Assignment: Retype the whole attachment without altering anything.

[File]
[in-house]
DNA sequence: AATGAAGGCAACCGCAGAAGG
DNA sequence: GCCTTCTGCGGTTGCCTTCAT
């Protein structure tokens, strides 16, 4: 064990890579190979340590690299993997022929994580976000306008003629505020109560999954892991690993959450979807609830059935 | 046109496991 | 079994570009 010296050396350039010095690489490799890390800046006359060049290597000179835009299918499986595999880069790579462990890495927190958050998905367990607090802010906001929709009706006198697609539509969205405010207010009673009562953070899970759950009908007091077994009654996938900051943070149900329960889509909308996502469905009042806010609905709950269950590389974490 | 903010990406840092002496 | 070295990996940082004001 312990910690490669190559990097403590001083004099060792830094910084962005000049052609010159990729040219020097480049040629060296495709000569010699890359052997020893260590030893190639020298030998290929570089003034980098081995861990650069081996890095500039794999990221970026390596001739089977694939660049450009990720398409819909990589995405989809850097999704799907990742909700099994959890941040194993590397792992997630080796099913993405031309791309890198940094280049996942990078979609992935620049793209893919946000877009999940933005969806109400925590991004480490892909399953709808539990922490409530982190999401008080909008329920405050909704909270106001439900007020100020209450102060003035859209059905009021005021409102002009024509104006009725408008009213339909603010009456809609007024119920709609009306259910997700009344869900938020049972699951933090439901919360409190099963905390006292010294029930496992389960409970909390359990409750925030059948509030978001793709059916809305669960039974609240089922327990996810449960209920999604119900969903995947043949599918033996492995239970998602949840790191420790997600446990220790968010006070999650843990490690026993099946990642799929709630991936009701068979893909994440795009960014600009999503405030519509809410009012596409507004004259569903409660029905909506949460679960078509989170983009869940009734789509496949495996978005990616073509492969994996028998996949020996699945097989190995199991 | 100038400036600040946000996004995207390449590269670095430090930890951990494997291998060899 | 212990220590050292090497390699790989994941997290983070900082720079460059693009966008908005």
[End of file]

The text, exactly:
[in-house]
DNA sequence: AATGAAGGCAACCGCAGAAGG
DNA sequence: GCCTTCTGCGGTTGCCTTCAT
């Protein structure tokens, strides 16, 4: 064990890579190979340590690299993997022929994580976000306008003629505020109560999954892991690993959450979807609830059935 | 046109496991 | 079994570009 010296050396350039010095690489490799890390800046006359060049290597000179835009299918499986595999880069790579462990890495927190958050998905367990607090802010906001929709009706006198697609539509969205405010207010009673009562953070899970759950009908007091077994009654996938900051943070149900329960889509909308996502469905009042806010609905709950269950590389974490 | 903010990406840092002496 | 070295990996940082004001 312990910690490669190559990097403590001083004099060792830094910084962005000049052609010159990729040219020097480049040629060296495709000569010699890359052997020893260590030893190639020298030998290929570089003034980098081995861990650069081996890095500039794999990221970026390596001739089977694939660049450009990720398409819909990589995405989809850097999704799907990742909700099994959890941040194993590397792992997630080796099913993405031309791309890198940094280049996942990078979609992935620049793209893919946000877009999940933005969806109400925590991004480490892909399953709808539990922490409530982190999401008080909008329920405050909704909270106001439900007020100020209450102060003035859209059905009021005021409102002009024509104006009725408008009213339909603010009456809609007024119920709609009306259910997700009344869900938020049972699951933090439901919360409190099963905390006292010294029930496992389960409970909390359990409750925030059948509030978001793709059916809305669960039974609240089922327990996810449960209920999604119900969903995947043949599918033996492995239970998602949840790191420790997600446990220790968010006070999650843990490690026993099946990642799929709630991936009701068979893909994440795009960014600009999503405030519509809410009012596409507004004259569903409660029905909506949460679960078509989170983009869940009734789509496949495996978005990616073509492969994996028998996949020996699945097989190995199991 | 100038400036600040946000996004995207390449590269670095430090930890951990494997291998060899 | 212990220590050292090497390699790989994941997290983070900082720079460059693009966008908005």